Internet Explorer 11 is not supported

For optimal browsing, we recommend Chrome, Firefox or Safari browsers.

Our Tragic History That Must Be Taught

A trip to the birthplace of the blues is also a visit to a region soaked in the history of bigotry and the struggle for civil rights. It’s a past that we need to acknowledge and that today’s students need to learn about.

The steps to the segregated balcony of the Paramount Theatre
The steps to the once-segregated balcony of the Paramount Theatre in Clarksdale, Miss. White patrons entered through the front doors and sat in the orchestra sections. (Photos by Jabari Simama)
My wife Nisha and I joined a group of educators from Atlanta recently for a four-day trip to the Mississippi Delta to explore its blues and civil rights culture and legacy. The delegation was multiracial and multigenerational. We found the trips to the civil rights sites traumatizing but spiritual. Listening to the many great blues performers who inherited the art from their ancestors was heartwarming as well.

Yet after this exhilarating trip, I continue to hold mixed feelings about the way some cities have been able to monetize their past by turning the sites of tragic events associated with civil rights into tourist destinations. Above all, how much of the revenue from this tourism benefits residents who still live in impoverished situations? More specifically, why are there so many blues musicians desperately in need of steady work, pensions and health care if they and their music are as important to the economies of the region as public officials claim? And why aren’t we working harder to preserve the blues as a form of original American music?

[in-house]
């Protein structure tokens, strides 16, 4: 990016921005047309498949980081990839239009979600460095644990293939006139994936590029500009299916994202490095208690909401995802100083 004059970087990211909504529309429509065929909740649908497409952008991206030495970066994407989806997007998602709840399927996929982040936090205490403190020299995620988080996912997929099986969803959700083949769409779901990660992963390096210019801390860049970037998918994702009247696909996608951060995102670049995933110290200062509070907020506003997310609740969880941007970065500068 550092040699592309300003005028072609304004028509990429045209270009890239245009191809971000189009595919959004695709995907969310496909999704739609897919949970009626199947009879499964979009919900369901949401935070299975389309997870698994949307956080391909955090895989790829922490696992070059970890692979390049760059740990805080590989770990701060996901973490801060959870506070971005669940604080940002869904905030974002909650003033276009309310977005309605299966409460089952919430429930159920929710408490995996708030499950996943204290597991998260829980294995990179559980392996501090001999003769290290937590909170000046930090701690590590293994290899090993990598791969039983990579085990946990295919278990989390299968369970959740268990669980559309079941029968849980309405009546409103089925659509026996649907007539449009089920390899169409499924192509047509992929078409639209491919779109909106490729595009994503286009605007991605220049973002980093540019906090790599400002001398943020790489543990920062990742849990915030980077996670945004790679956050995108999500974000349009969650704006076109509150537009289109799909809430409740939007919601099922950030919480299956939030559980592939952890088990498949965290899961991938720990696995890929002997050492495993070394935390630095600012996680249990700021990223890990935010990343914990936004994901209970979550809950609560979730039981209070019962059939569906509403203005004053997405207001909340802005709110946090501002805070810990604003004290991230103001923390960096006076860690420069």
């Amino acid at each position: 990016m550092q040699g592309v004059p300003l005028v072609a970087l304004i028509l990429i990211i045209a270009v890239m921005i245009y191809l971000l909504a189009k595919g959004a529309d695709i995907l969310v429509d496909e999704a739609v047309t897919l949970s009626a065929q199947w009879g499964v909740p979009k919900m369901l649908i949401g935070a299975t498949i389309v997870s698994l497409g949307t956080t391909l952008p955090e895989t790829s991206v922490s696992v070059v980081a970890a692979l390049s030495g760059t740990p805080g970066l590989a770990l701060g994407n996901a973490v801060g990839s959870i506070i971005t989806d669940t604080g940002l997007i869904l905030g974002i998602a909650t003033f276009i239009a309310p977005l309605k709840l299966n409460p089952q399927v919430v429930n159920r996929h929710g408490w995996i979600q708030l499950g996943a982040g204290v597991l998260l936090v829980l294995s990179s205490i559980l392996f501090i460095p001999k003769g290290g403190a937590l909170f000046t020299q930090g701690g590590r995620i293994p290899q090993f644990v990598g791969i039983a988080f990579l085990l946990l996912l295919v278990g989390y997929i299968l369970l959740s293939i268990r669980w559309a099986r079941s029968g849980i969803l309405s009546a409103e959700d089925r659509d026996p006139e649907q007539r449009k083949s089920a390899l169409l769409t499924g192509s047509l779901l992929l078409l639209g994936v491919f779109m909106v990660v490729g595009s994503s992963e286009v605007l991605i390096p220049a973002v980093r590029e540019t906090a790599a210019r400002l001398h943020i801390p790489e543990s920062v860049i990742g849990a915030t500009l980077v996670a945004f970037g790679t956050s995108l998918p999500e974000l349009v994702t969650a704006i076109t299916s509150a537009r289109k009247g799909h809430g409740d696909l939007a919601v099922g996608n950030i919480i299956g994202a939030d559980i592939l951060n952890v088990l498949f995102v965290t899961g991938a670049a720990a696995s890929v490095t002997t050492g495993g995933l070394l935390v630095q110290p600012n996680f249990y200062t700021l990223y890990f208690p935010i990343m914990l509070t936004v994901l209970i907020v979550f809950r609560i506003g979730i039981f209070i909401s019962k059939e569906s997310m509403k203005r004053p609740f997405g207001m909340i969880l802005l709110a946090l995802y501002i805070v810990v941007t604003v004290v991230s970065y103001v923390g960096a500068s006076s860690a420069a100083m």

It goes without saying that civil rights museums like the Lorraine Motel in Memphis, where we stopped on our way to the Delta and where Martin Luther King Jr. was assassinated in 1968, as well as the Museum of African American Culture and History in the historical Black town of Mound Bayou, Miss., help preserve important history that otherwise might be lost or forgotten. But Clarksdale, Miss., despite the poverty that remains, has dealt with its cultural and historical associations in a fairly unique way: It has taken its history of being the birthplace of the blues and fused it with the civil rights history of the region, a history that includes the lynching of Emmett Till in 1955 and the assassination of Medgar Evers in 1963.

Some of this history is personal to my family. My wife’s father was born in the small town of Lexington, Miss., a few miles from the eastern border of the Delta. Like many other Black Americans, after World War II he migrated to Chicago to find work. During the summer months on vacation, the family would travel back to the Delta to visit relatives living in Lexington, Tchula and Jonestown. Nisha remembers those trips vividly. Her mother, knowing there would be few restaurants that would serve Blacks along the way, would fry chicken, put it in a waxed-paper-lined shoebox and pray that no one would need to use a bathroom when passing through areas of the South where Blacks were barred from facilities used by whites.

This trip for Nisha conjured up memories of the joy of her childhood, running barefoot through the dirty sands from the Mississippi River. But they also brought to surface the humiliation of having to drink out of “colored” water fountains and sit in the balcony to take in movies at the Paramount Theatre in Clarksdale. She recalls having to climb up dangerous, flimsy metal steps to enter the segregated balcony. (Of course, white patrons entered through the front doors and sat in the orchestra sections.)

On the second day of our trip, as blues harmonica virtuoso Deak Harp performed an impromptu 30-minute concert at his store in Clarksdale, Mississippi native and recording artist Charlie Musselwhite happened to drop by. They remembered the bigoted history of the Paramount and directed Nisha on how to get to the theater, where those metal steps still exist.